Friday, October 13
• Now that we're in mid-October, Deneb has replaced Vega as the zenith star soon after nightfall (for skywatchers at mid-northern latitudes). So, accordingly, Capricornus has replaced Sagittarius low in the south.
Saturday, October 14
• Early on Sunday morning the 15th, the bright limb of the waning crescent Moon occults Regulus for telescope users in much of North America. The disappearance happens during dawn for the East and earlier in darkness farther west. The West Coast misses the disappearance; the Moon won't have risen yet.
But then, up to an hour or more later, Regulus reappears from behind the Moon's dark limb. This will be a naked-eye event for much of the USA and southeastern Canada! The reappearance will be "arguably the best lunar occultation of the year for the US, with the Moon only 20% sunlit," writes David Dunham of the International Occultation Timing Association (IOTA). "And for those with telescopes of about 10 inches or larger, it might provide a fleeting opportunity to see Regulus’s elusive, 12th-magnitude white-dwarf companion, discovered in 2005, just before the blazing primary emerges. The only other time that the companion was imaged was during an occultation of Regulus by the asteroid 268 Adorea that Joan and I recorded with a 10-inch 'suitcase' telescope from Papua New Guinea on Oct. 13, 2016."
Here are a map and detailed timetables of the disappearance and reappearance for many locations, including the altitudes of the Moon and Sun at those times. (The page consists of three long tables, not very clearly divided: first the disappearance, then the reappearance, then the locations of cities.)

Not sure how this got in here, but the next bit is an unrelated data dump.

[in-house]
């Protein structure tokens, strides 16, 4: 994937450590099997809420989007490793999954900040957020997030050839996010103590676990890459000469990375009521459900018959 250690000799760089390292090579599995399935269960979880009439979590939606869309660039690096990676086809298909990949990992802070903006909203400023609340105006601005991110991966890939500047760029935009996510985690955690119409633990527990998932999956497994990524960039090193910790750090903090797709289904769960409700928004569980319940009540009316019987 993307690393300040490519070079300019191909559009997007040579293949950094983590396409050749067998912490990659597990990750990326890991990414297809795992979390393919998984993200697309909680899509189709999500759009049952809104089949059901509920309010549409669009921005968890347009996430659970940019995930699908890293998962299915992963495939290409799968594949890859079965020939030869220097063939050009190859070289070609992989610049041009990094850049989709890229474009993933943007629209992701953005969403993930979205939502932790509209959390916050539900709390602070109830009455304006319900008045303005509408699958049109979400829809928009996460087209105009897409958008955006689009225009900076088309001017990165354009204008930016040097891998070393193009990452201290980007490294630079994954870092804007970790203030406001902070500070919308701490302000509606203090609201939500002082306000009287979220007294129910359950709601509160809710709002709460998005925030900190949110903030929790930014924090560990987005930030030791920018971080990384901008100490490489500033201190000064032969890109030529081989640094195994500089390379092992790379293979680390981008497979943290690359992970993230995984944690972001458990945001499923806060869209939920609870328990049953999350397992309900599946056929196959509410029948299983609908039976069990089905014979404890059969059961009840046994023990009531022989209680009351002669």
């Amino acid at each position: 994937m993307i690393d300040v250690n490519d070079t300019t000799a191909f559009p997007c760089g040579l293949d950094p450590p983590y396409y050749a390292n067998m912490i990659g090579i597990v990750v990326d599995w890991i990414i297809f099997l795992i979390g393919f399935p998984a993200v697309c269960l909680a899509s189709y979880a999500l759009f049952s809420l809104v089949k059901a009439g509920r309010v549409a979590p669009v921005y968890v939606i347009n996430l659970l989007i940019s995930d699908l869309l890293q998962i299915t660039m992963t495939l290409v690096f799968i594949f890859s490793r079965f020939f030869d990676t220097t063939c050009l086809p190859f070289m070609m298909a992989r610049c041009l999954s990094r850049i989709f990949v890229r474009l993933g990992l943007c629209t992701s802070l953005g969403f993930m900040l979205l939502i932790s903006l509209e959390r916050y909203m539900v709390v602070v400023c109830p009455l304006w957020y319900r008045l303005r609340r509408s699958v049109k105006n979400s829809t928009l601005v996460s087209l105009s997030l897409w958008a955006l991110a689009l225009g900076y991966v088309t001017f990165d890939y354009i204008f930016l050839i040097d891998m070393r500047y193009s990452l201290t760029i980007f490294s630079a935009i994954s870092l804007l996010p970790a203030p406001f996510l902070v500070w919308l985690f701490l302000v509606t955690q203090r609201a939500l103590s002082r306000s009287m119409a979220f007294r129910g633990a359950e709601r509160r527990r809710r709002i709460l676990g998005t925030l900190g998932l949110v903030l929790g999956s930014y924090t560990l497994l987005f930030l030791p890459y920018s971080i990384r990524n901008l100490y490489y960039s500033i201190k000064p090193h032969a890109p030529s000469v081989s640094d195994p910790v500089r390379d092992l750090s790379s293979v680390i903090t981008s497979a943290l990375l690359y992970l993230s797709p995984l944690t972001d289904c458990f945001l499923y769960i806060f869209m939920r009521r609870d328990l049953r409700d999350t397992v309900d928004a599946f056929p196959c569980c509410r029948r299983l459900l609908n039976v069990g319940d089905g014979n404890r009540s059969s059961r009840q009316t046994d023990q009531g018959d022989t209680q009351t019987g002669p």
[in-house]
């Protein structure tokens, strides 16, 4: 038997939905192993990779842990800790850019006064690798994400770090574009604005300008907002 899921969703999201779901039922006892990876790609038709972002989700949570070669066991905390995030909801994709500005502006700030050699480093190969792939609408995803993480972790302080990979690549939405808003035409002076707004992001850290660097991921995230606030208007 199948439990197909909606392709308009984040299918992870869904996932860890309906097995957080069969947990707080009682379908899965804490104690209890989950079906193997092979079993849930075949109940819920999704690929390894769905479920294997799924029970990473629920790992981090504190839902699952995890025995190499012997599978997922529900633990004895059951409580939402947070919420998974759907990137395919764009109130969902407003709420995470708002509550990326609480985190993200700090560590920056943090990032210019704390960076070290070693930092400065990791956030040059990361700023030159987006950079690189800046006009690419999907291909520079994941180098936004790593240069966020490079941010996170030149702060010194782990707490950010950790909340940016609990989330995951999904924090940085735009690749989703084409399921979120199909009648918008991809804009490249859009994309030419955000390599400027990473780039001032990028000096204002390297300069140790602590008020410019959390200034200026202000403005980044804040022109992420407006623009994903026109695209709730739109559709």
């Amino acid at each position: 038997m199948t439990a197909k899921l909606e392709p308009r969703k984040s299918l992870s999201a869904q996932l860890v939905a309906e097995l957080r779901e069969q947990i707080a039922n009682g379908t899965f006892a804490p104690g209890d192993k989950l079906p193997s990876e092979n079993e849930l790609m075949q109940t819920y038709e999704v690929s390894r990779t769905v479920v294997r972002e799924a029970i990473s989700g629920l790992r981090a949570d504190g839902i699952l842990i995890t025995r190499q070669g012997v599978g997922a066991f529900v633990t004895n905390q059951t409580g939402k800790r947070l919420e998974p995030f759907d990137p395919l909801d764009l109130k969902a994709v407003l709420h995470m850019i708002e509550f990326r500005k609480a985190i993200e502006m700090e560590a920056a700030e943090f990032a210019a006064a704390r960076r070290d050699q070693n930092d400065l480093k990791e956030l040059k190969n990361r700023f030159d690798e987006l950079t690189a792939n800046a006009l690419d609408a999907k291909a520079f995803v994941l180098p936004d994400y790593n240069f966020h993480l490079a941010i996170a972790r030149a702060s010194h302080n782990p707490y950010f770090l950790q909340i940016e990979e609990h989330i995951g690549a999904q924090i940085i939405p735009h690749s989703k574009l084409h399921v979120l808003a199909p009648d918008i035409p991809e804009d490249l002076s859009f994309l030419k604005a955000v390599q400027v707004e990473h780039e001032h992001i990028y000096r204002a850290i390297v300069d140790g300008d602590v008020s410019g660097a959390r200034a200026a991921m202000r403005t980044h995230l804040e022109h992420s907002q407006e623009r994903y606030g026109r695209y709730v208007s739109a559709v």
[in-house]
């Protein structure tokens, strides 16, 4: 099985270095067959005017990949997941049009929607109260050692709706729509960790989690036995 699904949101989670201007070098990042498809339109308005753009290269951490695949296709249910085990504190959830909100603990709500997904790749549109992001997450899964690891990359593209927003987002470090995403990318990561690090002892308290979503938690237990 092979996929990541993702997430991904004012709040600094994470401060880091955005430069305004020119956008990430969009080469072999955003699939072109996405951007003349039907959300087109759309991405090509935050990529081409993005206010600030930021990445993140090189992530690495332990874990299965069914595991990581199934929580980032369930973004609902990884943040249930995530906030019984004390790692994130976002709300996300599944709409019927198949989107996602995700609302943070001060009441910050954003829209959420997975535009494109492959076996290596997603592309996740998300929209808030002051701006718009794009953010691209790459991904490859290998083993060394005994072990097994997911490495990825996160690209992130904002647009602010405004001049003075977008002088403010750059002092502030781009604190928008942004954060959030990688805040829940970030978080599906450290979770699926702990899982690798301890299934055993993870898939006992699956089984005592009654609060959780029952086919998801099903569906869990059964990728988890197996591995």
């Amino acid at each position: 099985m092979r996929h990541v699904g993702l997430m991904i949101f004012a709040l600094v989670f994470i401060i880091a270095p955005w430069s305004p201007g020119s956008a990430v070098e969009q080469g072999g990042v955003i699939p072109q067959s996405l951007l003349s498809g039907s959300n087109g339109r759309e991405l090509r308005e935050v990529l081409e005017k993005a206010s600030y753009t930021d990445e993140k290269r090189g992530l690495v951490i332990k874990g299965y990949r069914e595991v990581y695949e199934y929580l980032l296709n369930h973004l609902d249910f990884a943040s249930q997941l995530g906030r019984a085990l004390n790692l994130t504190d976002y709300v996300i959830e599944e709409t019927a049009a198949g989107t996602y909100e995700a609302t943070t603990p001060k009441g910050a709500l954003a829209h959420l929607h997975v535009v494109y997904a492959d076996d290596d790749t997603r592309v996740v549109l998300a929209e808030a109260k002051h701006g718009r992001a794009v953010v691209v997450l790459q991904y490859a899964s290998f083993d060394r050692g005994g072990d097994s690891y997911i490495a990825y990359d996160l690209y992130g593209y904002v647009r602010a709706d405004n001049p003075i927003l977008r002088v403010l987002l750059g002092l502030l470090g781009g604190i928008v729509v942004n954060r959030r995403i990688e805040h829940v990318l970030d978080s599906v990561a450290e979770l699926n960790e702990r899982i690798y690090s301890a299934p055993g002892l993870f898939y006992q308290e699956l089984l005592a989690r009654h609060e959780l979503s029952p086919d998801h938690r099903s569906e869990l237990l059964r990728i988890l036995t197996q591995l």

To record the grazing occultation along the northern limit, writes Dunham, "I believe the best place will be Bemidji, MN, but other places, such as Billings, MT, and Bismarck, ND, will be good too, as well as rural parts of Ontario and Quebec." Details of the graze.
Sunday, October 15
• Vega is the brightest star in the west these evenings. Less high in the southwest is Altair, not quite as bright. Just upper right of Altair, by a finger-width at arm's length, is little orange Tarazed (Gamma Aquilae). Straight down from Tarazed runs the stick-figure backbone of Aquila, the Eagle.
• Algol is at minimum brightness in eclipse, magnitude 3.4 instead of its usual 2.1, for about two hours tonight centered on 1:25 a.m. EDT (10:25 p.m. PDT). Algol takes several additional hours to fade and to rebrighten.
Monday, October 16
• The Great Square of Pegasus is now high in the east-southeast after dark, still, for now, balanced on one corner for the world's mid-northern latitudes.
• As dawn brightens on Tuesday morning the 17th, a super-thin waning crescent Moon hangs above Venus and left or lower left of faint Mars, as shown above. Look very low in the east. Binoculars will help.
Tuesday, October 17
• Draw a line from Altair, the brightest star high in the southwest after dark, to the right to Vega, high in the west and even brighter. Continue the line half as far onward, and you hit the Lozenge: the pointy-nosed head of Draco, the Dragon, with orange Eltanin as the tip of his nose.
Wednesday, October 18
• Algol is at minimum light this evening for a couple hours centered on 10:14 p.m. EDT.
Thursday, October 19
• The modest Orionid meteor shower is active for the next few nights in the early-morning hours. The shower's radiant is near Orion's Club, low in the east after midnight and high in the south by the beginning of dawn. The sky will be free of moonlight.
• New Moon (exact at 3:12 p.m. EDT).
Friday, October 20
• Look for Capella sparkling low in the northeast this week. Look for the Pleiades cluster about three fists at arm's length to its right. These harbingers of the cold months to come rise higher as evening grows late.
Upper right of Capella, and upper left of the Pleiades, the stars of Perseus stand astride the Milky Way. Upper left of Perseus is Cassiopeia.